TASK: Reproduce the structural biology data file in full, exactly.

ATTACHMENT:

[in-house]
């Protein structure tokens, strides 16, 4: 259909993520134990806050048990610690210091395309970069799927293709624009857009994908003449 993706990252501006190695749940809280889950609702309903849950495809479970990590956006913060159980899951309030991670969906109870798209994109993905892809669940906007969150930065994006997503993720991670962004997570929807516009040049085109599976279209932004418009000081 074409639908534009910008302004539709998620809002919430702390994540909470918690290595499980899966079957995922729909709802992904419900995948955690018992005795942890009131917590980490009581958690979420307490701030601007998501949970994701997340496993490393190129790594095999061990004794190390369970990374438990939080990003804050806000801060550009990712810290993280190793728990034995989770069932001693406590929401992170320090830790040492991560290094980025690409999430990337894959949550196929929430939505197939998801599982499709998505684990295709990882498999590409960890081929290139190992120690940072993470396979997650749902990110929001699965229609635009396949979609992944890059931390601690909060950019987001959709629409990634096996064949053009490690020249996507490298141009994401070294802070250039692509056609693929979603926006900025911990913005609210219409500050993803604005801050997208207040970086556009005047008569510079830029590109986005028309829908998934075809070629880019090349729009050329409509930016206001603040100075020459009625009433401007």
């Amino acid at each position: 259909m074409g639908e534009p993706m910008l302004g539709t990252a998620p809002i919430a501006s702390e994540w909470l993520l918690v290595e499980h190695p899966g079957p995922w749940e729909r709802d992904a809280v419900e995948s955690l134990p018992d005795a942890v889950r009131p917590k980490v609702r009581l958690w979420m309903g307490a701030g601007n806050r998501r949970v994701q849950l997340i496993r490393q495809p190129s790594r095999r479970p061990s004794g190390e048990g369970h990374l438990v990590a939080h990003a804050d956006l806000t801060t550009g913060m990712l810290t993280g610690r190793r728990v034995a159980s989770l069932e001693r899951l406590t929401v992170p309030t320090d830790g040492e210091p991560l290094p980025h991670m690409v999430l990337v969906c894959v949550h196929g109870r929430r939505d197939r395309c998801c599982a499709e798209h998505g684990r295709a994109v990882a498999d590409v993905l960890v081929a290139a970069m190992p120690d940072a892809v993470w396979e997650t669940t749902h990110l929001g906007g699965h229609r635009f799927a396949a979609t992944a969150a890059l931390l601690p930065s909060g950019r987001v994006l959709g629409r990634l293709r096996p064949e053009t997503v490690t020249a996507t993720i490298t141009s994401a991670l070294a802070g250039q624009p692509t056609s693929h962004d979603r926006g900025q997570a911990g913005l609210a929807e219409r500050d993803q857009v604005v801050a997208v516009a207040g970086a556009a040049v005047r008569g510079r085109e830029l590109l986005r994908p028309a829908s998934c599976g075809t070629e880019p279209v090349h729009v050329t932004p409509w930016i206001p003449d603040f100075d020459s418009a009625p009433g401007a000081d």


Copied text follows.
[in-house]
């Protein structure tokens, strides 16, 4: 259909993520134990806050048990610690210091395309970069799927293709624009857009994908003449 993706990252501006190695749940809280889950609702309903849950495809479970990590956006913060159980899951309030991670969906109870798209994109993905892809669940906007969150930065994006997503993720991670962004997570929807516009040049085109599976279209932004418009000081 074409639908534009910008302004539709998620809002919430702390994540909470918690290595499980899966079957995922729909709802992904419900995948955690018992005795942890009131917590980490009581958690979420307490701030601007998501949970994701997340496993490393190129790594095999061990004794190390369970990374438990939080990003804050806000801060550009990712810290993280190793728990034995989770069932001693406590929401992170320090830790040492991560290094980025690409999430990337894959949550196929929430939505197939998801599982499709998505684990295709990882498999590409960890081929290139190992120690940072993470396979997650749902990110929001699965229609635009396949979609992944890059931390601690909060950019987001959709629409990634096996064949053009490690020249996507490298141009994401070294802070250039692509056609693929979603926006900025911990913005609210219409500050993803604005801050997208207040970086556009005047008569510079830029590109986005028309829908998934075809070629880019090349729009050329409509930016206001603040100075020459009625009433401007």
């Amino acid at each position: 259909m074409g639908e534009p993706m910008l302004g539709t990252a998620p809002i919430a501006s702390e994540w909470l993520l918690v290595e499980h190695p899966g079957p995922w749940e729909r709802d992904a809280v419900e995948s955690l134990p018992d005795a942890v889950r009131p917590k980490v609702r009581l958690w979420m309903g307490a701030g601007n806050r998501r949970v994701q849950l997340i496993r490393q495809p190129s790594r095999r479970p061990s004794g190390e048990g369970h990374l438990v990590a939080h990003a804050d956006l806000t801060t550009g913060m990712l810290t993280g610690r190793r728990v034995a159980s989770l069932e001693r899951l406590t929401v992170p309030t320090d830790g040492e210091p991560l290094p980025h991670m690409v999430l990337v969906c894959v949550h196929g109870r929430r939505d197939r395309c998801c599982a499709e798209h998505g684990r295709a994109v990882a498999d590409v993905l960890v081929a290139a970069m190992p120690d940072a892809v993470w396979e997650t669940t749902h990110l929001g906007g699965h229609r635009f799927a396949a979609t992944a969150a890059l931390l601690p930065s909060g950019r987001v994006l959709g629409r990634l293709r096996p064949e053009t997503v490690t020249a996507t993720i490298t141009s994401a991670l070294a802070g250039q624009p692509t056609s693929h962004d979603r926006g900025q997570a911990g913005l609210a929807e219409r500050d993803q857009v604005v801050a997208v516009a207040g970086a556009a040049v005047r008569g510079r085109e830029l590109l986005r994908p028309a829908s998934c599976g075809t070629e880019p279209v090349h729009v050329t932004p409509w930016i206001p003449d603040f100075d020459s418009a009625p009433g401007a000081d």